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the call to conversion

I’ve been doing a bit of reading to get ready for my next teaching series in August (“Who is My Neighbor?“). It is a series that will look at the local and global implications of being a Christ-follower.

One of the books I just picked up at Barnes & Nobles is “The Call to Conversion: Why is Always Personal But Never Private” by Jim Wallis. It was originally published in the 1980s but was revised in 2005. I didn’t go to Barnes & Nobles intending to pick up a book by Jim Wallis. I’ve heard of Wallis throughout the years and mainly looked at him as a left-leaning wishy washy evangelical. He is the founder of Sojourners, a ministry described as “Christians for justice and peace.” You can read his bio on the Sojourner website here.

But I must admit … this book is beginning to change my opinion of Jim Wallis — not that my opinion matters to him! In the opening chapters he describes the meaning of conversion and how it applies to both the private and public aspects of life. In essence, as Christ-followers we are enlisted into a new kingdom — one that has very public manifestations. One of my favorite lines is where he is describing the self-centered nature of American Christianity and talks about our tendency to pray more for parking spaces than world peace.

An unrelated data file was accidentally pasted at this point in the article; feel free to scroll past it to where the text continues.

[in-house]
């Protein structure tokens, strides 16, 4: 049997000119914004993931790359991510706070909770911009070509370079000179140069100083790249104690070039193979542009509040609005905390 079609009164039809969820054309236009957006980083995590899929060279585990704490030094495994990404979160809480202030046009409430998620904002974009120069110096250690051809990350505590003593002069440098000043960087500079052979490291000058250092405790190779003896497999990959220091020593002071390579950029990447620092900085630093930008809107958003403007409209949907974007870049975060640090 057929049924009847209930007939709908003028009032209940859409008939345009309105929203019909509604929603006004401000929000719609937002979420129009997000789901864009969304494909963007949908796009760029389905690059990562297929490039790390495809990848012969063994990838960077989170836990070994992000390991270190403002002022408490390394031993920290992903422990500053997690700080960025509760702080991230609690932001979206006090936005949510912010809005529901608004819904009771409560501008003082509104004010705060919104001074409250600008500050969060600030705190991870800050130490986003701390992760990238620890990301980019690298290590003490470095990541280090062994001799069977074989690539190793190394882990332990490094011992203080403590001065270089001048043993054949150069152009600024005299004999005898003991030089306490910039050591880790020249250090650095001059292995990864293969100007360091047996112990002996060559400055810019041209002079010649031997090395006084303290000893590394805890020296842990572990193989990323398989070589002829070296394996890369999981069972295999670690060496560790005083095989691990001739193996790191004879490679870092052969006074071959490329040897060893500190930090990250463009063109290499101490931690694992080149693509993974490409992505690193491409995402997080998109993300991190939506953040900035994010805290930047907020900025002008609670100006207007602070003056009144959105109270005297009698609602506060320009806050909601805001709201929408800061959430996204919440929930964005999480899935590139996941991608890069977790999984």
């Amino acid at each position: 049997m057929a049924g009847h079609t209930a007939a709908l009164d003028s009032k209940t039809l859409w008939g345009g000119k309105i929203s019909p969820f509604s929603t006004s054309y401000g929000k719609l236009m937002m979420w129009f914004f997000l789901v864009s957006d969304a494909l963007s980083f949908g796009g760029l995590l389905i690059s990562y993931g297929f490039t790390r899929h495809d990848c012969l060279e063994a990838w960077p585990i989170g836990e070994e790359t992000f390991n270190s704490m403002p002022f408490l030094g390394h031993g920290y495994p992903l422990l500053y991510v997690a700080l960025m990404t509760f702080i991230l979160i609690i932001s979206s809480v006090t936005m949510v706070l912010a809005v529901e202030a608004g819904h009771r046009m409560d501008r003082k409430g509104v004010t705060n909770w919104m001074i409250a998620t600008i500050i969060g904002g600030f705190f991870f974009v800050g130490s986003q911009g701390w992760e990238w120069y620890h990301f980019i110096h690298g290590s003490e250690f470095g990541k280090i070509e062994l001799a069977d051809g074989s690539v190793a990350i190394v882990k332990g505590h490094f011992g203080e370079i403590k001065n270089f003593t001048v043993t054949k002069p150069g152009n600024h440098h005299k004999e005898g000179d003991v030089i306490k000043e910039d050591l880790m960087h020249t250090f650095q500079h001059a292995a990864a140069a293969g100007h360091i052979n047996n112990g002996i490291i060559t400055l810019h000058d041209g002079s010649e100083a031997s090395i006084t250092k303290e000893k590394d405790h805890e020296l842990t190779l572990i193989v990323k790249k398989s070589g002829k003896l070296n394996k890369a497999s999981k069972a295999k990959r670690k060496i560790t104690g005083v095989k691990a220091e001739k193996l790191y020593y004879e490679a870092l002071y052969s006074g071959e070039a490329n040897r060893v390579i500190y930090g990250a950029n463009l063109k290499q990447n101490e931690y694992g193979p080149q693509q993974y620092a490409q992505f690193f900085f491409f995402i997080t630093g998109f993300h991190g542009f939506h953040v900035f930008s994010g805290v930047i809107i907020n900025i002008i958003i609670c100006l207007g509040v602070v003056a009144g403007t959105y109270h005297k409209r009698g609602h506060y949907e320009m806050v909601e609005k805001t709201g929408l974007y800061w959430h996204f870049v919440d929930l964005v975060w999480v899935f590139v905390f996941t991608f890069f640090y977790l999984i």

I must also admit that it has been a pretty hard-hitting book. Not something you would expect from a wishy washy evangelical 🙂 I’m already thinking that I may make a few copies available next month at LifePoint. Who knows, I may invite Jim Wallis to come out and speak!